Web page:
I was reading a column written by Jill Lawrence of Politics Daily and I learned that I helped cause Evan Bayh to quit his day job.
During the long, still incomplete march to pass a health reform bill, Democratic moderates – in particular Montana's Baucus and Nebraska's Nelson -- routinely took incoming from liberal bloggers for dragging the bill rightward. The left was especially critical of Bayh's take last month on Republican Scott Brown's victory in Massachusetts. Bayh told ABC News that voters up there "just don't believe the answers we are currently proposing are solving their problems." He said Democrats would court catastrophe if they ignored the wakeup call. John Amato wrote at CrooksandLiars.com that Bayh was promoting Fox News talking points.
Yes, I am that mean and scary and Bayh just couldn't handle the heat from C&L, baby.
Look, I don't expect all Democratic politicians to vote 100% across the board, but when there is a signature piece of legislation that could help millions of Americans on a vital issue like health care, then I think the few ConservaDems should not help destroy a bill that is so critical to so many lives. Howie Klein has a breakdown of his voting record.
Last week polls showed ConservaDem Evan Bayh with a nearly insurmountable lead over lobbyist Dan Coats for the Indiana Senate seat. And this morning Chris Cillizza broke the news that Bayh had decided not to run for re-election. That must have been kind of sudden since he spent the last 6 years sucking up to every lobbyist on K Street, raised $8,911,690 and has a hefty $13 million in his campaign account. Beloved of Goldman Sachs, Eli Lilly, Allianz and dozens of corporations with anti-working family agendas, Bayh's fundraising looked extremely... Republican. But then, so does his voting record. Since Obama was elected president only Ben Nelson was a less dependable vote for Democrats when they were needed most-- on crucial, substantive roll calls where Democrats either lost or almost lost. The 3 worst scores among Democratic senators for the 111th Congress:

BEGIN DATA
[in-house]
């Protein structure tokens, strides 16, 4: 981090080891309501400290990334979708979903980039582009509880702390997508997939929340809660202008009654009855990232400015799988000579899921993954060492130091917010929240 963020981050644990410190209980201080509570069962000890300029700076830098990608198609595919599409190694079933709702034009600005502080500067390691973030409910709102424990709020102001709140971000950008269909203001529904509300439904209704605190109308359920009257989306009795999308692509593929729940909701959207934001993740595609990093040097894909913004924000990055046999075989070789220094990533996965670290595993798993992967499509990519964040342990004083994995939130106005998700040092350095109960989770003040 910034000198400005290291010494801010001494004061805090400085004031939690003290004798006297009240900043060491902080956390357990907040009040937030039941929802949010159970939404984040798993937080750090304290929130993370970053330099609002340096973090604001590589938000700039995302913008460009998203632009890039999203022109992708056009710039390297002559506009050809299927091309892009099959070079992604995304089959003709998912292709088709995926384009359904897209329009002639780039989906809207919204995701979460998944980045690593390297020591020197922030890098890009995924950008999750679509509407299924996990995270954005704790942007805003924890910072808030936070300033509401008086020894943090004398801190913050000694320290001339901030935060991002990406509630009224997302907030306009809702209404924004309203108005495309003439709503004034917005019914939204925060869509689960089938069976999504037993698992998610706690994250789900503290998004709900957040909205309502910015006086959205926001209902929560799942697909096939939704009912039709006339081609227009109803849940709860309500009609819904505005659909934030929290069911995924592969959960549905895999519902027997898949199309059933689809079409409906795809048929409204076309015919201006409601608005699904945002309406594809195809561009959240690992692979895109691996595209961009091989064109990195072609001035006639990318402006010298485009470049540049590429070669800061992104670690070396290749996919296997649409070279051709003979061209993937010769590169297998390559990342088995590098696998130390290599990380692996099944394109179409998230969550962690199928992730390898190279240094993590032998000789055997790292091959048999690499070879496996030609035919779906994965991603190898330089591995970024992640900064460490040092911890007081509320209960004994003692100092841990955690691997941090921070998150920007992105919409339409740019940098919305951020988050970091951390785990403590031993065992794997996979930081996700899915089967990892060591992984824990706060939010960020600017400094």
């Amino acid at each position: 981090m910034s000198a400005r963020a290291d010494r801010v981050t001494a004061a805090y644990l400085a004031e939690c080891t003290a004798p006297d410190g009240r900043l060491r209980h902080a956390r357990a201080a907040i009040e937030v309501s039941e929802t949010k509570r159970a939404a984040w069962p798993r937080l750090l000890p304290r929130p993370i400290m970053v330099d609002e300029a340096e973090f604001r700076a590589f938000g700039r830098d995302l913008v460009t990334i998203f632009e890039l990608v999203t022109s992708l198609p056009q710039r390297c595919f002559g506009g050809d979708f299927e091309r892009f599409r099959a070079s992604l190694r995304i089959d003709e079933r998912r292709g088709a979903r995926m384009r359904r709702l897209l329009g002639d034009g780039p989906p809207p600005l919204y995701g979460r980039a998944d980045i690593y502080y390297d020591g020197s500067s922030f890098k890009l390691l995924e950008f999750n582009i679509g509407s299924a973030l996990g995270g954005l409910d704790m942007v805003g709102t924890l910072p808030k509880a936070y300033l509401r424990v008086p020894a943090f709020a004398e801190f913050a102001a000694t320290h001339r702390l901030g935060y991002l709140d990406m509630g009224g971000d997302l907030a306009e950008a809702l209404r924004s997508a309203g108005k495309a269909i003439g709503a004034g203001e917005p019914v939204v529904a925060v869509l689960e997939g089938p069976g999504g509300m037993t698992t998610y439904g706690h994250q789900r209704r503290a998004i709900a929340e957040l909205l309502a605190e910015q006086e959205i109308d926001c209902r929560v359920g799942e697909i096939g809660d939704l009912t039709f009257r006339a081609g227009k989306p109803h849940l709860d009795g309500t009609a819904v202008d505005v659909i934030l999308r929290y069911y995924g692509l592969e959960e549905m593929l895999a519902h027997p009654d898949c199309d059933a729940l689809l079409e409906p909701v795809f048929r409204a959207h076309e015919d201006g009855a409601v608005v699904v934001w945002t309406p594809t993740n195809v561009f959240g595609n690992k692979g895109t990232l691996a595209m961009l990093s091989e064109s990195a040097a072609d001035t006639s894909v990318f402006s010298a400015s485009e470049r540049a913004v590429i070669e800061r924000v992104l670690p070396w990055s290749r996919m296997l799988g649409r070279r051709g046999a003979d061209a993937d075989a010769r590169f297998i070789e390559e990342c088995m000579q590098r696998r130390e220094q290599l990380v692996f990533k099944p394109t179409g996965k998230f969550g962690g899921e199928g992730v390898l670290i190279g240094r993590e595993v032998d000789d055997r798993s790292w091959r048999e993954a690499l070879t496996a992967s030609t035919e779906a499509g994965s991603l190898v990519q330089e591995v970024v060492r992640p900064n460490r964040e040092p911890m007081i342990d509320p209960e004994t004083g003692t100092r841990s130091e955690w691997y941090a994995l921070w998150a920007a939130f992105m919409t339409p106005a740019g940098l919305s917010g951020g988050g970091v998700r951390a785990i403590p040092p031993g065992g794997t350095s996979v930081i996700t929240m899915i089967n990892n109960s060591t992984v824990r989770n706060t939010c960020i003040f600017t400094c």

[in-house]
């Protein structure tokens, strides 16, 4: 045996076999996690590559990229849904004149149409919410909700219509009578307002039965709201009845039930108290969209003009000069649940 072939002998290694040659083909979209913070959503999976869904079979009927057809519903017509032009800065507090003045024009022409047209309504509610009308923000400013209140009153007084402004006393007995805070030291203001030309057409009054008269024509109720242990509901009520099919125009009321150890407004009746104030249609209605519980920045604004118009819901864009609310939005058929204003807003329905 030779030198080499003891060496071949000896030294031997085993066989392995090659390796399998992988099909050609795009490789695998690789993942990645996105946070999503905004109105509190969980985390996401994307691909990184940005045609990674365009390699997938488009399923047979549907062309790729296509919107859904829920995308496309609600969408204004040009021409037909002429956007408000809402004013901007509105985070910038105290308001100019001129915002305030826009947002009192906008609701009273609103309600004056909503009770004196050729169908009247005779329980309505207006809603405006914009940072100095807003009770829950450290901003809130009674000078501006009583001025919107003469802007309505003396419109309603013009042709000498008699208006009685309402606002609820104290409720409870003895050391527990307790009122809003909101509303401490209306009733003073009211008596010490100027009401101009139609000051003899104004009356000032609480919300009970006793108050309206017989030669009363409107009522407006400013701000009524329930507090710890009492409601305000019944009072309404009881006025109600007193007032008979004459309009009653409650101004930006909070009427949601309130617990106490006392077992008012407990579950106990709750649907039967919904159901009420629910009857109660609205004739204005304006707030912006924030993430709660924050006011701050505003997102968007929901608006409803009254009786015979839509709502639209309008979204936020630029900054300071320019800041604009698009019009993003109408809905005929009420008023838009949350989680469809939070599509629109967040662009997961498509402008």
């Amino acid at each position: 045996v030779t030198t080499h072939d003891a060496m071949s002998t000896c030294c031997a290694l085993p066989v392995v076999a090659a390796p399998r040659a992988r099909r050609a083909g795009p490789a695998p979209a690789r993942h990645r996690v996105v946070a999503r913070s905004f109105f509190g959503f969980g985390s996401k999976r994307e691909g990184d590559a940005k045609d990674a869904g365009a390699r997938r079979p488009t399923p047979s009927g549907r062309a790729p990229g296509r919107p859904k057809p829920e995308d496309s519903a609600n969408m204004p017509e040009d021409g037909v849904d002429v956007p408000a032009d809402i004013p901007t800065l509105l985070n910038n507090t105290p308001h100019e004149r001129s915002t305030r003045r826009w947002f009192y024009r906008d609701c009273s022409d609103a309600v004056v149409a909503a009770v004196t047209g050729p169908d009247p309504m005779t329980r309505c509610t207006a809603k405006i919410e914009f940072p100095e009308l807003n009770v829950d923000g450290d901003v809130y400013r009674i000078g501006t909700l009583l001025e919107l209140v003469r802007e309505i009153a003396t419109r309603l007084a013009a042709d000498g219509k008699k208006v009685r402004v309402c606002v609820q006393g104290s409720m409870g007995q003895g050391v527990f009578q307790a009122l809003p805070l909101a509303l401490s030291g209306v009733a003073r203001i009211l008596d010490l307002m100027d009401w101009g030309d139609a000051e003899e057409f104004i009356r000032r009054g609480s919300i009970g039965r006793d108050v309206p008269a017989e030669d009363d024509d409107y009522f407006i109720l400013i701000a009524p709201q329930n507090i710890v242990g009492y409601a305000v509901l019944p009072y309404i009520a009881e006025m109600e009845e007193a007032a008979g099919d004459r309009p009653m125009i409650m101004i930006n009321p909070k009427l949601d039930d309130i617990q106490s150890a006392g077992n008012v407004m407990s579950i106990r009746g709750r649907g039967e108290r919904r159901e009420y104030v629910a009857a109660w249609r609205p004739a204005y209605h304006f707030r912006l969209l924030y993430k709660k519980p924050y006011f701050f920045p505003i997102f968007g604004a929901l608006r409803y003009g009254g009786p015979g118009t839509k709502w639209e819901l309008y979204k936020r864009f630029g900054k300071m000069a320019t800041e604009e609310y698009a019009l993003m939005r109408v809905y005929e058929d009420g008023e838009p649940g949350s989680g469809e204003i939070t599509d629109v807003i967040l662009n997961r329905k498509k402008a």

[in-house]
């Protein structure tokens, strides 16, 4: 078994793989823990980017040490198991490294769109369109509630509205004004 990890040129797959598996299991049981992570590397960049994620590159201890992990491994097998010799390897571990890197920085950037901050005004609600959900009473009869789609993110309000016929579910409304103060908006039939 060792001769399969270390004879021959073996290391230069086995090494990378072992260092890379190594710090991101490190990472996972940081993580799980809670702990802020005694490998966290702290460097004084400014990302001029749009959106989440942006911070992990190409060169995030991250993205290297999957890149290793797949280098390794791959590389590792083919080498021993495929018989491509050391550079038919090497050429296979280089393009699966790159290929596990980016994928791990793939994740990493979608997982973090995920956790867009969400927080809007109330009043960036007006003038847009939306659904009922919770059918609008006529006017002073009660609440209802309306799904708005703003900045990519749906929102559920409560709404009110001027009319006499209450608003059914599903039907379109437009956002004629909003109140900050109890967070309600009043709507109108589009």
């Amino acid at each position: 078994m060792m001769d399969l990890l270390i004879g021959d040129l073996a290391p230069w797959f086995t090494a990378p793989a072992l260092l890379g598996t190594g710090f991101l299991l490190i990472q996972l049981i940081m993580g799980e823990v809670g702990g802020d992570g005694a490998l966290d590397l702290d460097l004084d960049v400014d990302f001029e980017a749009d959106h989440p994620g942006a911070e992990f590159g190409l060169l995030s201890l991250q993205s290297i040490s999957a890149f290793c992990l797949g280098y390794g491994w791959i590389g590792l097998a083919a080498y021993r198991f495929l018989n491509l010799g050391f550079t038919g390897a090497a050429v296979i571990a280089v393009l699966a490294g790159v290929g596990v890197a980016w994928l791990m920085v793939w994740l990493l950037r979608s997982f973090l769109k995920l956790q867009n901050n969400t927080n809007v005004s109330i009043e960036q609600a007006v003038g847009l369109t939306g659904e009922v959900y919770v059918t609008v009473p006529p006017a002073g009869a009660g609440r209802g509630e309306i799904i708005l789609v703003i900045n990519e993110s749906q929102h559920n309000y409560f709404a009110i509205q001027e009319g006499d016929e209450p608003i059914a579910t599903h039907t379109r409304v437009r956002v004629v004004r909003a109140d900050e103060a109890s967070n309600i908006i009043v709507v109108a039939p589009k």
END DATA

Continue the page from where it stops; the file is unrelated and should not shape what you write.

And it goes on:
Ben Nelson- 47.76
Evan Bayh- 53.73
Blanche Lincoln- 59.70
Voting almost 48 % of the time against a newly elected Democratic president is beyond being a conservative democrat. it's aiding and abetting the enemy of change. Bayh whined like a teenager whose parents cut off their Internet yesterday when he gave his presser and said he was so tired of the partisanship. He could have done his part and helped President Obama and the Senate put together a good health care bill, but he did not. Politics is a contact sport and he proved he couldn't take it.
Ron Brownstein made a similar point On Andrea Mitchell this morning:
It's hard to see how he justifies this to other Democrats. But look it's more broadly what's happening with the Democratic Party. They've gone from 93-94, it took them 15 years to reestablish unified control of the House and the Senate and the White House as they did in 2009. And here they are, one year into it and the party seems to be in many respects losing its nerve. You have the Bayh thing as the latest in a series of --, Beau Biden, Lisa Madigan in Illinois, a variety of Democratic House members in tough districts walking away.
Look, politics is a contact sport and the Democrats have had the best opportunity they've had in 15 years to advance their agenda, and yet as they take all the flack that comes with that it feels like some of the party is crumbling and losing their nerve. Stunning decision.
And shudder this thought by Digby:
The good news is that we are separating the men from the boys. The Democrats have everything, but it's all so icky and hard that a whole bunch of them are just walking away. Good riddance. If they don't have the cojones to stick it out when their country needs them, then they shouldn't be in politics.
I'm glad these guys weren't in charge during the Depression and WWII. We'd all be dirt farming for the Greater Axis Empire today.